A few weeks ago I was teaching an OKR workshop for product owners. When I mentioned I am writing a book in sprints, I received furtive laughter. I'm not sure why. Maybe the PO's felt I was taking agile too far. Or perhaps, more likely, they thought agile or scrum can't be done just by yourself. The rule is: you need a team. And a PO. Who is not the team.
Rules. If there's one concern I have about agile and scrum, is that is so overly protocolled, it's killing off all the freedom and creativity. Of course, it's harder working on your own than with a team. But I'm a writer. I'm used to striking out on my own. And even if it's all by myself, my practice of agile writing has been paying off.
Eye of the tiger: goal setting
In april I started applying a serious agile practice to my writing. I started with setting a goal (OKR) for myself, so as to direct my work towards that what needed to be done the most. My goal was to really anchor my main character more firmly as the spill around which the whole story revolves. Or to put it in OKR-lingo:
Objective - it's all about her: main character is the centre
Plot restructure is done yes / no
Main character’s #thickenplot stories are done 80%
Key plot scenes optimized 5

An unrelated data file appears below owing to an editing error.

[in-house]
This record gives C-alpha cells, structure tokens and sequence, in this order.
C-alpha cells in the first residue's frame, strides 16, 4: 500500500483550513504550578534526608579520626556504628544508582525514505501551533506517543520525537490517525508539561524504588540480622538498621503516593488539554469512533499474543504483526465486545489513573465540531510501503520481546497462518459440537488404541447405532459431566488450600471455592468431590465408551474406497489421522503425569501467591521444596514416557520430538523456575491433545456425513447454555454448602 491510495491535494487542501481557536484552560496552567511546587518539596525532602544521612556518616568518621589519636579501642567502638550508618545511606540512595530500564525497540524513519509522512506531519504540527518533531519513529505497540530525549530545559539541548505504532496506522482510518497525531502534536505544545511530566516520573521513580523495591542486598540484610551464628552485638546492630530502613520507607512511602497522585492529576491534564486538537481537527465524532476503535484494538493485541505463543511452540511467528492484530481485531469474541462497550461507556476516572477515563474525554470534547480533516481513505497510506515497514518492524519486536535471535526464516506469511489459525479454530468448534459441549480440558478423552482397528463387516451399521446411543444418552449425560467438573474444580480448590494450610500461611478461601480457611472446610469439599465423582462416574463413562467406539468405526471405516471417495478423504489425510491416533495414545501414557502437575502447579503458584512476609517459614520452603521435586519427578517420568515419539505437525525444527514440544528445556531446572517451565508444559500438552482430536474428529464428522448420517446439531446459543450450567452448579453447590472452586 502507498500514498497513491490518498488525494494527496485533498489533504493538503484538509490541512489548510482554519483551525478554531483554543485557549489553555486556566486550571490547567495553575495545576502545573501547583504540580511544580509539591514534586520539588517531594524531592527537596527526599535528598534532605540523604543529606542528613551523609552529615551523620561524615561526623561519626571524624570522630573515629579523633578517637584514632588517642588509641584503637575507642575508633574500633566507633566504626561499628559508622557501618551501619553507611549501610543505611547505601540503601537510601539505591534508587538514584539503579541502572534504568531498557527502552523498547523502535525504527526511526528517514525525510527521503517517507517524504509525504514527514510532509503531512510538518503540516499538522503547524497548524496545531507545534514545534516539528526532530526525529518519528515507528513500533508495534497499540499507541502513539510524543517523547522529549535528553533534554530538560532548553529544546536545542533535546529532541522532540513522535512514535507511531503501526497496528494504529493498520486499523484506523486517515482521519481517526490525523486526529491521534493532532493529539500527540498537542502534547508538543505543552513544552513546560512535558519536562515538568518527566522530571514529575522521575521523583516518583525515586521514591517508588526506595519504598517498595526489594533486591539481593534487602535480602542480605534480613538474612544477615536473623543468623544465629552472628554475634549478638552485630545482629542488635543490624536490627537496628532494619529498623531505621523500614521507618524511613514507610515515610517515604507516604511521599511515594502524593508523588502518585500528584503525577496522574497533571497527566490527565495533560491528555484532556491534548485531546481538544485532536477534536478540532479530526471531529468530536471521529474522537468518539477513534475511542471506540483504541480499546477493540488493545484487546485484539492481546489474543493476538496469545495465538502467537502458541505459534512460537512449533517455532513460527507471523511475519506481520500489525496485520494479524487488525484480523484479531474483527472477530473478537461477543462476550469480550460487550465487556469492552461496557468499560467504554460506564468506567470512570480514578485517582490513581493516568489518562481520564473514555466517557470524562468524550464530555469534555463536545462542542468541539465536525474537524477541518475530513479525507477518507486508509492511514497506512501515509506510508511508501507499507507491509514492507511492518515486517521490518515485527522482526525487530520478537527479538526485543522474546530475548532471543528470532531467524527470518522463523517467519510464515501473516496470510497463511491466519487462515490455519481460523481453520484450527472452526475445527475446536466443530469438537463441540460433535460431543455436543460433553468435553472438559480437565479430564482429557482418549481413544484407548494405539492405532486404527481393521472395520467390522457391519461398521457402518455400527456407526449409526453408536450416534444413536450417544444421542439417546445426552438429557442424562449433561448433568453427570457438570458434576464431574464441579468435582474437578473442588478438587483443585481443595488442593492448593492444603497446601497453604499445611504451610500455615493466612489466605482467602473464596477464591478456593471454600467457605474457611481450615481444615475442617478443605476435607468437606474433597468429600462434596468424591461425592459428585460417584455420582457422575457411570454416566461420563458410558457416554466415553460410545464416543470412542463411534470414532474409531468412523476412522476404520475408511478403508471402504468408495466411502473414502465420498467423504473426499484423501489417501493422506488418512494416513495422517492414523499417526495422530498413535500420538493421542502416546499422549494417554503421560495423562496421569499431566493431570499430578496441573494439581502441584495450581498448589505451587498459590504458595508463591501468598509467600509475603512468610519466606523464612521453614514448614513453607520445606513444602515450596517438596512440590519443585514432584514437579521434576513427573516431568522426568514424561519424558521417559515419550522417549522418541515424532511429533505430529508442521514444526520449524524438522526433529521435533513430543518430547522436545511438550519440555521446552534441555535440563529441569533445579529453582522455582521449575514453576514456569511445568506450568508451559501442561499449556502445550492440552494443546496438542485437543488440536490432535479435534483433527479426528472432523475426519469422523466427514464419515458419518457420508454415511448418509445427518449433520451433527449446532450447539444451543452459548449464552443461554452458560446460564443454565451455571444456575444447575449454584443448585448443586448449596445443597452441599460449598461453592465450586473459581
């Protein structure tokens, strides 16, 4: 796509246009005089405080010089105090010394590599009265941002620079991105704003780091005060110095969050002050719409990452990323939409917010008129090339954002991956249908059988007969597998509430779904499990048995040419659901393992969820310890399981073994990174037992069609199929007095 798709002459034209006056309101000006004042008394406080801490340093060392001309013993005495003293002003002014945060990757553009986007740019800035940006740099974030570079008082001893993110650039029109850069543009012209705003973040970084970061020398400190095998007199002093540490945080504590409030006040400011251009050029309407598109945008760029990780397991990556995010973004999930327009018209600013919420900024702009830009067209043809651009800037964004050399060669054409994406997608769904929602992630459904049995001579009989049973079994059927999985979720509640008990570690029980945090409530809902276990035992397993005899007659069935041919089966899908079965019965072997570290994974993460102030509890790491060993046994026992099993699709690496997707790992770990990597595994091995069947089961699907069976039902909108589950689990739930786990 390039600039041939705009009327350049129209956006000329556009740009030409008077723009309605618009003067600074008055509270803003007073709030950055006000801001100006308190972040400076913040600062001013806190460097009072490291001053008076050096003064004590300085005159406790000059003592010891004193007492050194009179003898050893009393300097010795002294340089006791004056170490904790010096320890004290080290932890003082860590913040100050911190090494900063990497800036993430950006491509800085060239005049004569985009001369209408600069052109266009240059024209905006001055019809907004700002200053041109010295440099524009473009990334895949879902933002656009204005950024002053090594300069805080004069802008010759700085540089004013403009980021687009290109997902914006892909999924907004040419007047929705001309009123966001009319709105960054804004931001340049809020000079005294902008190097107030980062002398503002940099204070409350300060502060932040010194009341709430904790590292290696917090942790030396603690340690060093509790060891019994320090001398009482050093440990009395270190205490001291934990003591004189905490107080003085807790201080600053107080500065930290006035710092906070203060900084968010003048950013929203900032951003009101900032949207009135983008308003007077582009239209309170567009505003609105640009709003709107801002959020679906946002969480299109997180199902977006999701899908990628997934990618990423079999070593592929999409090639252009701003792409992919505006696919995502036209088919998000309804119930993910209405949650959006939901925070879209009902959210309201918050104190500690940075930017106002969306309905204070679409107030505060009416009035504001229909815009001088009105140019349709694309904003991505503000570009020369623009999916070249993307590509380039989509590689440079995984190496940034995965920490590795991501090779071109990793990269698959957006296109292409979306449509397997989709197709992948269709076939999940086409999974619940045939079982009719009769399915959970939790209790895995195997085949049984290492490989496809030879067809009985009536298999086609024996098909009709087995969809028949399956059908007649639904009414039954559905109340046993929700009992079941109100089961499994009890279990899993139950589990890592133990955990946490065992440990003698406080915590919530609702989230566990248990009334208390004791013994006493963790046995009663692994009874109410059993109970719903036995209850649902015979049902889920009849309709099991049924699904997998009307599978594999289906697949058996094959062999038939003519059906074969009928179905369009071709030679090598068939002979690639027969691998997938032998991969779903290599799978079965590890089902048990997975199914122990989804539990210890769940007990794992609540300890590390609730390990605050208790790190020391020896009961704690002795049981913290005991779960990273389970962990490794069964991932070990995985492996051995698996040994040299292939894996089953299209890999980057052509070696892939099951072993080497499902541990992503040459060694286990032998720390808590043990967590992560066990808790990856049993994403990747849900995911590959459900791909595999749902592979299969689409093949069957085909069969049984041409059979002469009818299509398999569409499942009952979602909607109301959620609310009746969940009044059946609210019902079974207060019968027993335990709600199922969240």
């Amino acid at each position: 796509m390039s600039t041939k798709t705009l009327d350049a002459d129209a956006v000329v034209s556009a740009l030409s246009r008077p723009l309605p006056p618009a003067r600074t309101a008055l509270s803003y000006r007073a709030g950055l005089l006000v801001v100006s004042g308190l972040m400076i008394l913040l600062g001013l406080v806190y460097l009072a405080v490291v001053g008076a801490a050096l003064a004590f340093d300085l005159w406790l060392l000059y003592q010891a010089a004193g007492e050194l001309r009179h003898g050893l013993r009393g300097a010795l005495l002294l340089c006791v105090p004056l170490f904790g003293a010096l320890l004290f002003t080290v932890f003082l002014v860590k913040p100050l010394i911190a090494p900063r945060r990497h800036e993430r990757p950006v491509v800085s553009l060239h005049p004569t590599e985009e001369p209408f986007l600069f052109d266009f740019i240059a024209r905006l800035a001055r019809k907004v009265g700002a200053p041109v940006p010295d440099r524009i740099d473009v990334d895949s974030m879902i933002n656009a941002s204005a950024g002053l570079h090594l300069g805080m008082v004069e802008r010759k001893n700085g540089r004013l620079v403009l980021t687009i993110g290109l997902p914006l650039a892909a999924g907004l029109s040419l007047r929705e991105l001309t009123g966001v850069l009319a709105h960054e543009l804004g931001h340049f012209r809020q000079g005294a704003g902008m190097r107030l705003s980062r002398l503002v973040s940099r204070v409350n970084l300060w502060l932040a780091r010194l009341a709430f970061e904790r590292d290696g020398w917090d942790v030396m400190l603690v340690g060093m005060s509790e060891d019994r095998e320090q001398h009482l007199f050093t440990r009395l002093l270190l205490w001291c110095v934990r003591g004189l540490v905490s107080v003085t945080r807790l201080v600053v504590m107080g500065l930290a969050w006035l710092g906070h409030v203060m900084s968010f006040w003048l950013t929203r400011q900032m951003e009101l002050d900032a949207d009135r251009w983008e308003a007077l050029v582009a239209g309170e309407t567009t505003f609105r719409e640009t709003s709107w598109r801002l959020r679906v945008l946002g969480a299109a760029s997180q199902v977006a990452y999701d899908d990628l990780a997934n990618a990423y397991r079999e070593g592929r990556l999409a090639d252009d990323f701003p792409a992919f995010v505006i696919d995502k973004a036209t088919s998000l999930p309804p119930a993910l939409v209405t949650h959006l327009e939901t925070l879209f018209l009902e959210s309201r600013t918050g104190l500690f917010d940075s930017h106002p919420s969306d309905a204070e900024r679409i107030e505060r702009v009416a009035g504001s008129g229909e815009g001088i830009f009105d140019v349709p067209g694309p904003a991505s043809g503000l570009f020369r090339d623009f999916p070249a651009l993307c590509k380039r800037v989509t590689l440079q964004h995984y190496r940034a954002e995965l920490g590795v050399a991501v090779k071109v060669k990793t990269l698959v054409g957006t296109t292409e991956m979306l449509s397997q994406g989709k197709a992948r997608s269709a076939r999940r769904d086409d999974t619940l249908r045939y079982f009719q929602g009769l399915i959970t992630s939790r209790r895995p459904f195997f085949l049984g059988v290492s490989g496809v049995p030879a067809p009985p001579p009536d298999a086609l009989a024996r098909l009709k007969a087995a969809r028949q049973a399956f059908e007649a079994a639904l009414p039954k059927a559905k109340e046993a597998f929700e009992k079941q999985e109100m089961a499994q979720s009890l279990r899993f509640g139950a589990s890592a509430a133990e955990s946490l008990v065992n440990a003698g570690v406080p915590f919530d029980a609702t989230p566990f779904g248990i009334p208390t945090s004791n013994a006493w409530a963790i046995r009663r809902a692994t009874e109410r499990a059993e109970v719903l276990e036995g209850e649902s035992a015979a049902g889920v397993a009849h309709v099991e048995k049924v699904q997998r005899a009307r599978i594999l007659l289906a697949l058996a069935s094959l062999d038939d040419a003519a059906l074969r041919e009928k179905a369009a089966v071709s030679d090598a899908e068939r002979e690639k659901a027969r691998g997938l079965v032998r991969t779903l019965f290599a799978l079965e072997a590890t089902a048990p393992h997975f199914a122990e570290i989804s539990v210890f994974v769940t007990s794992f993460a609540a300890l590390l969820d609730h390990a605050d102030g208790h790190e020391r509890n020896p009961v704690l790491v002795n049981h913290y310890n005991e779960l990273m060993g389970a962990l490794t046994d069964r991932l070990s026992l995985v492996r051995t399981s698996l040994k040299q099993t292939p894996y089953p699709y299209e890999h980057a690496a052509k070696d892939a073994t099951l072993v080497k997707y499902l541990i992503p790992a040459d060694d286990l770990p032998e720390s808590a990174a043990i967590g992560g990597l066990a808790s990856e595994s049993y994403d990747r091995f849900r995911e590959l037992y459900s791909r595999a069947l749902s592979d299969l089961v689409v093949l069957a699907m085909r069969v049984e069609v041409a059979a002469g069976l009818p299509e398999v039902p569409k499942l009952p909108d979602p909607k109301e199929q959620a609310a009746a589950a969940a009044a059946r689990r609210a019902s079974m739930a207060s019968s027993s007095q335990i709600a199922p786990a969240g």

Dates, locations, languages match 100%
I'm happy to report I achieved my goal. And I did it by working in agile sprints of 3 weeks. By myself. It helped me be and stay more productive (never mind the occasional procrastination).
This is how we do it
I divided all the work I had in 'stories' or work items. Every item I gave an estimated amount of points (is it a small, medium or large item?). I grouped together stories to do in one sprint. After a couple of sprints I had a good impression of the amount of points I could do in a sprint (about 30). Also, Trello is my BFF!
As of april I have done 5 sprints. Of those 5 sprints, I finished 4 with the estimated amount of points - and in one case I even did more stories than originally planned. Only the final sprint I didn't deliver all the work I had planned for.
Dancing on my own
And there we come to the crux of the matter, the objection the scrum-hardliners may have against my solo-sprinting. If it goes wrong, you're on your own. Normally, when you can't finish all the work in a sprint, you go to the product owner. He or she may opt to stop the sprint, take work out of it or put it back on the backlog for the next sprint. The team can revisit items and the PO may even talk to stakeholders to re-evaluate.
In my case, I'm both team, product owner and stakeholder and so there was much understanding :) In the end I chose to go against Scrum Commandments and I extended my sprint. Never mind the rules. What counts is that you get done what you need to get done, in a way that works for you. Based on my quarter of agile writing, I'm happy with my way of working and I'm looking forward to start sprinting again.